"He got me Charley! He bit me! You know what you're gonna have to do now, don't you? Kill me. Kill me, Charley, before I turn into a vampire, and give you a hickey!"
Remakes are funny things--sometimes they capture what made the original memorable in the first place; more often they don't, and instead lie there gasping like beached fish. Sometimes they improve on the original, adding something the original filmmakers never dreamed of; more often they hang lengthy, largely unnecessary extrapolations on the original storyline, seriously weighing it down.
Tom Holland's 1985 debut feature Fright Night was an oddly winning combination of cheesy makeup effects (vampires with extra-wide grins that fit a shark's maw's worth of razor teeth) and uncanny on-camera moments (Jerry Dandrige (an insouciant Chris Sarandon) looking at Charley Brewster (a sweet-faced William Ragsdale) from a distance and flashing him a grin). It had the conviction and passion of a filmmaker doing his first feature, throwing in everything he knows and read about and learned in the course of his relatively brief life; it also managed a clever postmodern spin on its material worthy of a more experienced filmmaker.
The original Night was a fairy-tale set in modern-day suburbia; Spielberg had directed E.T. and produced Poltergeist three years before, and Holland probably felt this many-times proven setting would serve yet another American fantasy-horror story well. The tale itself, though, is over two and a half thousand years old--Aesop's “The Boy Who Cried Wolf,” the eponymous character carefully recast as a modern American youth. Making him a horror fan made sense: he would be steeped in supernatural lore, would be familiar with all the classics (come to think of it, some of the cheaper effects in the movie--not to mention some of the more effective ones--seem to have been inspired by these pictures), would know all the stars and cult figures. And it's his very expertise on the subject that undermines his credibility--when he yells “vampire!” people roll their eyes and think: “too many late-night horror marathons.”
Implicit in the story is that old adage: be careful what you wish for. Charlie's lifestyle suggests that these creatures of the night are real to him, matter more to him than everyday, ordinary life, that nothing would be cooler than to meet such a creature. What Charlie wishes for with such intense fervor, Charlie ought to get--which he does, to his lasting regret.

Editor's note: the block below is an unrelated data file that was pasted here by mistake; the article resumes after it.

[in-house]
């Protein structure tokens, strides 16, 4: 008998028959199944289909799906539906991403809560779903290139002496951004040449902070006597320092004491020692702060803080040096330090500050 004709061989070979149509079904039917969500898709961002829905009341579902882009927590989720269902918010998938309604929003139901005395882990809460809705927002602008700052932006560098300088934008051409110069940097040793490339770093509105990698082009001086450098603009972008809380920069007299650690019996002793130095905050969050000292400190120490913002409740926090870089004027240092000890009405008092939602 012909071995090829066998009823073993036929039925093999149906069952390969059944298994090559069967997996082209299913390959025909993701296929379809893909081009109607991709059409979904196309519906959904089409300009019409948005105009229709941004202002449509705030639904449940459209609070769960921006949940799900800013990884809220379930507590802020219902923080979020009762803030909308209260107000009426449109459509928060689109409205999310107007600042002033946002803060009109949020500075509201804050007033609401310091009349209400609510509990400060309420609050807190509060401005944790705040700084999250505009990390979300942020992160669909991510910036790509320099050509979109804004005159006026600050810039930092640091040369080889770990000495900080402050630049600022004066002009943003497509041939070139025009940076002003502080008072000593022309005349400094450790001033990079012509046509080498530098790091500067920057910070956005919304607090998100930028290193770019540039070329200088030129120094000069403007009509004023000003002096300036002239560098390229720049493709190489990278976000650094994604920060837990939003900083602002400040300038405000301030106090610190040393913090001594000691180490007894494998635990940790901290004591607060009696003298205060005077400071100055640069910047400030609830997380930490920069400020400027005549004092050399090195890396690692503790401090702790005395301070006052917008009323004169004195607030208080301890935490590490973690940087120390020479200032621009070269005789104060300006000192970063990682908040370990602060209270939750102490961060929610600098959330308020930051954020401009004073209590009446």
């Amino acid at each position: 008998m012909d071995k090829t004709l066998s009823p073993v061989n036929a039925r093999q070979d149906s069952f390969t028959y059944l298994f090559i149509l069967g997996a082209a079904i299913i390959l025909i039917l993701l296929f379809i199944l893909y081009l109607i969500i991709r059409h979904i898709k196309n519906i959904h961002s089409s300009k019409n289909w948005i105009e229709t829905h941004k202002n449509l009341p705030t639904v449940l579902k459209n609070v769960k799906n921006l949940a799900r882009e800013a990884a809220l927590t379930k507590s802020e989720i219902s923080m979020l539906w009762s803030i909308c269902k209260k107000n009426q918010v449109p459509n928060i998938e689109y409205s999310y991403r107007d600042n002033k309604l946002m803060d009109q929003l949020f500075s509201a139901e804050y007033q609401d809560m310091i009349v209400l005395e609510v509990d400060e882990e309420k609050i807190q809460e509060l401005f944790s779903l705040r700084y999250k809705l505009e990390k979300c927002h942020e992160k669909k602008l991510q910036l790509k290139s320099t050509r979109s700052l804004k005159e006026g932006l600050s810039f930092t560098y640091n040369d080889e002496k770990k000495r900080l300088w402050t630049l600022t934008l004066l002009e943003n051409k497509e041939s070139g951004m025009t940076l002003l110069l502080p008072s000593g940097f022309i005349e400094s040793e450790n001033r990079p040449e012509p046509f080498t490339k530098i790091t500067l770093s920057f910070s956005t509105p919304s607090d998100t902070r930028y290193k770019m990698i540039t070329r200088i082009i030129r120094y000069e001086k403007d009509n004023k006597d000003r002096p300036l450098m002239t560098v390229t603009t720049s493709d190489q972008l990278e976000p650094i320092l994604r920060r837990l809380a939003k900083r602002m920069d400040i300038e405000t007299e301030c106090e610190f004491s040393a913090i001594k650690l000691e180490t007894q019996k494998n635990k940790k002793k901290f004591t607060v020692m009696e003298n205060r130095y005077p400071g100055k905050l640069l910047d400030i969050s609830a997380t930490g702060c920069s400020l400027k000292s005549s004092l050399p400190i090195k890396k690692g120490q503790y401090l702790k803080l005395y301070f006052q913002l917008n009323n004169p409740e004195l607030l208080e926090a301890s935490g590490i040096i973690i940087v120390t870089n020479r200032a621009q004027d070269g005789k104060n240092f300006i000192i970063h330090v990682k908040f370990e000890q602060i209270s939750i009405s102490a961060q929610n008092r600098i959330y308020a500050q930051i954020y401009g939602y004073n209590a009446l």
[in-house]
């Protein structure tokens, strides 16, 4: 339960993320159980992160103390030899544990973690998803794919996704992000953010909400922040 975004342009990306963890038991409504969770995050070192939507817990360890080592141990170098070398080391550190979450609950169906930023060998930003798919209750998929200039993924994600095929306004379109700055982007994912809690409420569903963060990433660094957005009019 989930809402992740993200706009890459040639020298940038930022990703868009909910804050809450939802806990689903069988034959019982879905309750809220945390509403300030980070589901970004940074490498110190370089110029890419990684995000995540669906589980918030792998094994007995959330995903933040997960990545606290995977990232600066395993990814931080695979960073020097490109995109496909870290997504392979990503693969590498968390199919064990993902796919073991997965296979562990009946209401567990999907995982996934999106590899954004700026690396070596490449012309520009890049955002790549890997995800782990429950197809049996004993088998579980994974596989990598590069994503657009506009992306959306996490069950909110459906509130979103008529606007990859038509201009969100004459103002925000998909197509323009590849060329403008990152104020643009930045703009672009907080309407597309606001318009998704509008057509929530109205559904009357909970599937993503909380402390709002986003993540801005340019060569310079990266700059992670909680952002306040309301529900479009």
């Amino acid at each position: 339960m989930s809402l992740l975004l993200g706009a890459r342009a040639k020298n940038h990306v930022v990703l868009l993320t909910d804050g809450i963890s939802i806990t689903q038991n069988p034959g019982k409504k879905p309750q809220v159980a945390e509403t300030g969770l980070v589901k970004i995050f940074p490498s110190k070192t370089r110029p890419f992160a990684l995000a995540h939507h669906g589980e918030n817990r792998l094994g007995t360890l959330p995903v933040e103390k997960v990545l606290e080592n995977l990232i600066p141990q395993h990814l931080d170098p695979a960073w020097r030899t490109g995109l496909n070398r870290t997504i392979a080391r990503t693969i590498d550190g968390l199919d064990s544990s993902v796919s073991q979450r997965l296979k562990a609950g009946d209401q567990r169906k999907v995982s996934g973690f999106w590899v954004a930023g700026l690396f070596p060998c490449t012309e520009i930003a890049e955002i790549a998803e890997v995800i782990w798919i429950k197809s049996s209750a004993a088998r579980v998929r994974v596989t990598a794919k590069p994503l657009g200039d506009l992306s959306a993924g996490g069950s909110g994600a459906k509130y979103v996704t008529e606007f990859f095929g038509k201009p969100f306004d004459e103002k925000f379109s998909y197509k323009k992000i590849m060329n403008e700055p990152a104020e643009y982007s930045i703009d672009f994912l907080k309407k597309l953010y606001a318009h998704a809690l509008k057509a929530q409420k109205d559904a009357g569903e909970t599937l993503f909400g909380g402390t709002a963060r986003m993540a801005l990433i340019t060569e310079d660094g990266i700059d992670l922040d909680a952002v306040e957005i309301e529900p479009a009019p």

That's the heart of the tale: a boy who learns the the value of credibility, of abandoning childish things to embrace adulthood, of growing up. Above and beyond all that, it's about the ineffable value of true belief, of faith in a power greater than your own. Not a bad subtext on which to build a movie that stays in memory longer than most people expect.
You don't get that in the remake. The characters are cannier, more sophisticated, more skeptical not just about vampire lore, but about life in general. In a key moment, the vampire (Colin Farrell) pleads to talk to Charley's mother (the always-a-sight-for-sore-eyes Toni Collette) and you can tell the filmmakers have made her smarter because she refuses--it's not vampires she's wary of (she still doesn't believe in them); it's the idea of meeting a stranger her son clearly disapproves of, is even scared of. She listens to her instincts better than most adults in these fairy tales usually do.
Which tears the fragile bubble right there. The original Charley spends a little more time trying to convince people as to the seriousness of his cause; with this remake screenwriter Marti Noxon (of Buffy the Vampire Slayer fame, a TV series not a little influenced by the original) short-circuits the “Boy Who Cried Wolf” storyline and has everyone concerned believing Charley, mainly because the Jerry in this version proceeds to chase their four wheel drive into the nearby Nevada desert, doing serious damage along the way.
Things happen a beat faster here, and I suppose Noxon (a smart, sassy writer who incidentally has an amazing singing voice) wanted it that way, partly to throw us off (a remake needn't be completely faithful to its source), partly because smarter characters need a smarter, more aggressive adversary to put up a credible opposition. What's lost, of course, is that sense of isolation you felt as one by one Jerry (the original) wins each member of Charley's family and friends over to his side. They are out to scare the living daylights out of you, the filmmakers seem to be saying; beguiling you with the retelling of a millennia-old fairy tale, that's not really on their agenda.
“You've got to have faith!” Dandridge declares to Charley, over and over again; it's practically the movie's official mantra. It also plays into the “Boy Who Cried Wolf” theme--the world doesn't trust Charley--why should it? He believes in childish things, refuses to put them away. At the same time Charley--do we need to point out which one we're talking about?--struggles with his lack of faith in those same childish things and in himself, so when he confronts Jerry alone he's in over his head. That struggle is dropped like so much roadkill in the new version; presumably it's too cheesy to mention too often, and besides they have an elaborate finale involving a darkened basement and dozens of sleeping vampires to stage and shoot. Set character and witty dialogue and sharp storytelling aside; it's time to bring in the special digital effects--in 3D, no less.
First published in Businessworld, 9.8.11